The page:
C. It is no wonder that “the anger of the Lord was hot against Israel.” How could it be otherwise? God had hotly judged other nations for less than what Israel had done. The Gentiles may have done it longer, but Israel seemed to compress it altogether. It was as if they looked for as ways to practice as much idolatry as possible and do it all at once. Thus, because Israel “forsook” God, God did the same with them. He gave them (or, per the text “sold them” as if they were slaves) into the hands of their enemies to the east and to the west (the Ammonites and the Philistines, respectively). Normally, God raised up judges to redeem/deliver His people out of slavery. This time, He specifically gave/sold them into slavery. And why not? They already prostituted themselves out as slaves to the gods of the pagans. Why not give them over to the hands of the pagans themselves?

D. For 18 long years this oppression took place, all the while the people of Ammon pressing farther and farther into the land of Israel. Ammon was an eastern kingdom, a people on the Transjordan side. It makes sense that Ammon would first oppress those in Gilead, but it didn’t stop there. They “crossed over the Jordan” to go against Judah, Benjamin, and Ephraim as well. The picture is that of the entire nation being oppressed for long years on end. Why? In a word: sin. Sin that is unchecked by God’s people will be checked by God Himself. (With Israel and with us!)

10 And the children of Israel cried out to the LORD, saying, “We have sinned against You, because we have both forsaken our God and served the Baals!”

A. Finally, confession! It took 18 years but eventually the Israelites had their moment of clarity when they realized their position as the prodigal son in the pigpen. They looked around and realized that the suffering they experienced was needless, brought about by their own sinful stupidity. That was when they turned to the Lord, called their sin what it was and confessed their two evils.

B. Evil #1: they forsook God. They had a golden opportunity to serve YHWH God of their covenant and they despised it. Like Esau selling his birthright for a bowl of lentil chili, so did Israel despise their relationship with God and turn away. They denied the God who loved them and redeemed them. They abandoned the God who had adopted them as His own.

C. Evil #2: they served false gods, the Baals. Bad enough that they turned away from YHWH God, yet far worse to serve the imaginary false gods of their pagan enemies. Israel turned away from the truth to purposefully serve the lie. It would be like leaving a real, regular paycheck to choose to get paid in Monopoly money: utterly ridiculous. To know the truth, yet abandon it to intentionally choose a lie? This is an insult to the nth degree!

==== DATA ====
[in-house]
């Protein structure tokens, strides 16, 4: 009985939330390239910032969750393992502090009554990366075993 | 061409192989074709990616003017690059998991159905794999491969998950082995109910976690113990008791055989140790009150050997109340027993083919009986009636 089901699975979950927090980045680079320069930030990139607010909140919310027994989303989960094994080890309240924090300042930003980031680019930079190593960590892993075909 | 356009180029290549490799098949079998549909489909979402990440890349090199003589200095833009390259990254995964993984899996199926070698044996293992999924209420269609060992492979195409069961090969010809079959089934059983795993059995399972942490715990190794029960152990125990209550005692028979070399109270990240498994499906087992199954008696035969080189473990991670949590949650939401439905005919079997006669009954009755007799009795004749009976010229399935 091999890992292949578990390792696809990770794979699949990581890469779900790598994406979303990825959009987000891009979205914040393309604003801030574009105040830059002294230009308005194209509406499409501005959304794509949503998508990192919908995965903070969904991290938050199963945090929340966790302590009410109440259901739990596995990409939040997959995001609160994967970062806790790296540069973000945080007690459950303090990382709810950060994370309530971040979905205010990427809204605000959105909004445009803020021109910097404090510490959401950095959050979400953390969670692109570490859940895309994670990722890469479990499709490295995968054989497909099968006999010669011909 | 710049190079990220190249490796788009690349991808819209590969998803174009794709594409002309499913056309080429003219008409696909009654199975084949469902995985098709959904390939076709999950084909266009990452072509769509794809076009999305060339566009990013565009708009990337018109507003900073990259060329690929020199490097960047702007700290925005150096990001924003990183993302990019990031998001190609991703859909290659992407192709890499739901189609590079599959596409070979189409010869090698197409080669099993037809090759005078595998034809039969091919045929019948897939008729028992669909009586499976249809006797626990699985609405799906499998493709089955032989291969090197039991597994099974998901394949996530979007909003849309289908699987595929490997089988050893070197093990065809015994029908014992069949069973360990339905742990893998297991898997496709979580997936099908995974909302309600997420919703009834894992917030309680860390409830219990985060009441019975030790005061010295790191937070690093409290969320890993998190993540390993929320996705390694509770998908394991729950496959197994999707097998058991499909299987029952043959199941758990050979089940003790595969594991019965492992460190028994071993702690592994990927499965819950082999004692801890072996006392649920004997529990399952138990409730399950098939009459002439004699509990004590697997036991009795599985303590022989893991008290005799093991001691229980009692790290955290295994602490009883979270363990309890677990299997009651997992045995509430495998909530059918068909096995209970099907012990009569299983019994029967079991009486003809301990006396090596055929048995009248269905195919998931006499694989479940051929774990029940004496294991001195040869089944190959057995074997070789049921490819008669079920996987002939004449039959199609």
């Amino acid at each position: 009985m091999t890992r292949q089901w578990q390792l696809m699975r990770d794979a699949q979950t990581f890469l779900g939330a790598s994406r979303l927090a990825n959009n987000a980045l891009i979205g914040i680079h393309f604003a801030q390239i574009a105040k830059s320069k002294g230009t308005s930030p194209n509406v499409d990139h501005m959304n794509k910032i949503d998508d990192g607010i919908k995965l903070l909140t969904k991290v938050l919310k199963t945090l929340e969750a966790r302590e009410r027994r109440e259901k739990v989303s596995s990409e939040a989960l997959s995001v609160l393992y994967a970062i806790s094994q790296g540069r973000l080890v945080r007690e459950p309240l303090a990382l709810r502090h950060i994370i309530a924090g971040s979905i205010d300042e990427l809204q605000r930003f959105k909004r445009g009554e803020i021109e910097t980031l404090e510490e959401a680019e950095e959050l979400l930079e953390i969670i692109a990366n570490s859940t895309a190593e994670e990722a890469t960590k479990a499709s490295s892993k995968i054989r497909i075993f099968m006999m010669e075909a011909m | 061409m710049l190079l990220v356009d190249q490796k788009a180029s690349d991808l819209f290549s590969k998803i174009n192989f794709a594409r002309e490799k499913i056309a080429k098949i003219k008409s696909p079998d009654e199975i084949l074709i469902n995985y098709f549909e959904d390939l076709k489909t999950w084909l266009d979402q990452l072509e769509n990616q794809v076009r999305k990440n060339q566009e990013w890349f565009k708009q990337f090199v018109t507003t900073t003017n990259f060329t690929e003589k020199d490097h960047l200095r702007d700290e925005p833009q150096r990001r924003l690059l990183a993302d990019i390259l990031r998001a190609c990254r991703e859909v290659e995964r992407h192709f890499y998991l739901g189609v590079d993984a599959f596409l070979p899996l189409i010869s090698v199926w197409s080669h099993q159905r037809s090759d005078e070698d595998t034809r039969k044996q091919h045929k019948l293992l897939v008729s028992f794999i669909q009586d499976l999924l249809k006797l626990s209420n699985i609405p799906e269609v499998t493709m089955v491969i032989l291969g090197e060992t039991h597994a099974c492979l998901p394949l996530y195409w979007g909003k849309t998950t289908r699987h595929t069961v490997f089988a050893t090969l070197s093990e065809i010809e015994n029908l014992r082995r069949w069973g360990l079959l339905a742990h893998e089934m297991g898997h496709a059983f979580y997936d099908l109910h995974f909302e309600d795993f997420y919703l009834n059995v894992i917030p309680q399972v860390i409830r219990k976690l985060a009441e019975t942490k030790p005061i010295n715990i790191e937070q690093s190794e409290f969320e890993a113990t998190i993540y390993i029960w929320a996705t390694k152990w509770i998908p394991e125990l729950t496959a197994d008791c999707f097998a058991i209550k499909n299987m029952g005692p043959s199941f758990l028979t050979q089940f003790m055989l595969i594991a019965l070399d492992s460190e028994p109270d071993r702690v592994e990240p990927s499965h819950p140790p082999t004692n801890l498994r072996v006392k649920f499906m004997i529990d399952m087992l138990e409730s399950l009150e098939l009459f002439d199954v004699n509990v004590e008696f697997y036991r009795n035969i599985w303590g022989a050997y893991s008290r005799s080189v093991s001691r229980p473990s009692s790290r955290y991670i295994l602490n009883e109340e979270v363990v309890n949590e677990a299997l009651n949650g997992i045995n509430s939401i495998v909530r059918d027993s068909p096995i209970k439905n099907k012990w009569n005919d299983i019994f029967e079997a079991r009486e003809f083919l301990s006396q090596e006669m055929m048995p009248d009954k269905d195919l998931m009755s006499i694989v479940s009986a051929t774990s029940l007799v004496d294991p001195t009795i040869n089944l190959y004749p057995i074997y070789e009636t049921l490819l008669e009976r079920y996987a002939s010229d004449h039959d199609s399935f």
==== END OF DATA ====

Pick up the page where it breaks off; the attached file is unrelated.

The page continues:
a. Be careful not to point the finger too quick at Israel. If it is bad for ancient Israel to abandon God for lies, how much worse it is when born-again believing Christians turn aside from Christ to serve the false things of this world? We do know the truth – so much so that we have real relationship with the God who IS the truth. To shut our eyes to Him that we can run to the world is insanity. Yet it is sadly common insanity.

b. This is exactly our need for confession! Israel finally woke up to their sin and confessed it to God; so can we. When we get to the end of ourselves and see our surrounding pigsty, as terrible as it is, it is the perfect opportunity for us to confess our despair and sin to God and ask for His forgiveness in Jesus!

11 So the LORD said to the children of Israel, “Did I not deliver you from the Egyptians and from the Amorites and from the people of Ammon and from the Philistines? 12 Also the Sidonians and Amalekites and Maonites oppressed you; and you cried out to Me, and I delivered you from their hand. 13 Yet you have forsaken Me and served other gods. Therefore I will deliver you no more. 14 “Go and cry out to the gods which you have chosen; let them deliver you in your time of distress.”

A. How exactly this response came from the Lord to Israel is uncertain. There is no prophet of God mentioned at the time. Perhaps this was a word of God that came through the priest serving at the tabernacle. However it was given, it was certain that the Lord God gave it.

B. It was also certainly disappointing and shocking in the ears of the people when it came. They cried out in confession, yet God seemingly responds in coldness. It shouldn’t have been surprising. For decades, God had consistently delivered the people while the people consistently sinned against Him. No matter how many times God delivered them out of the hands of their enemies, Israel always went back to their sins and their false gods. There was perfect symmetry between the two: seven nations from which Israel was delivered and seven false gods that Israel served. It was a one-for-one failure rate for Israel. No wonder God gave them over to their sins. If they wanted to serve those false gods so badly, then Israel should cry out to those same gods for help. Why should YHWH God continually deliver a people who consistently rejects Him?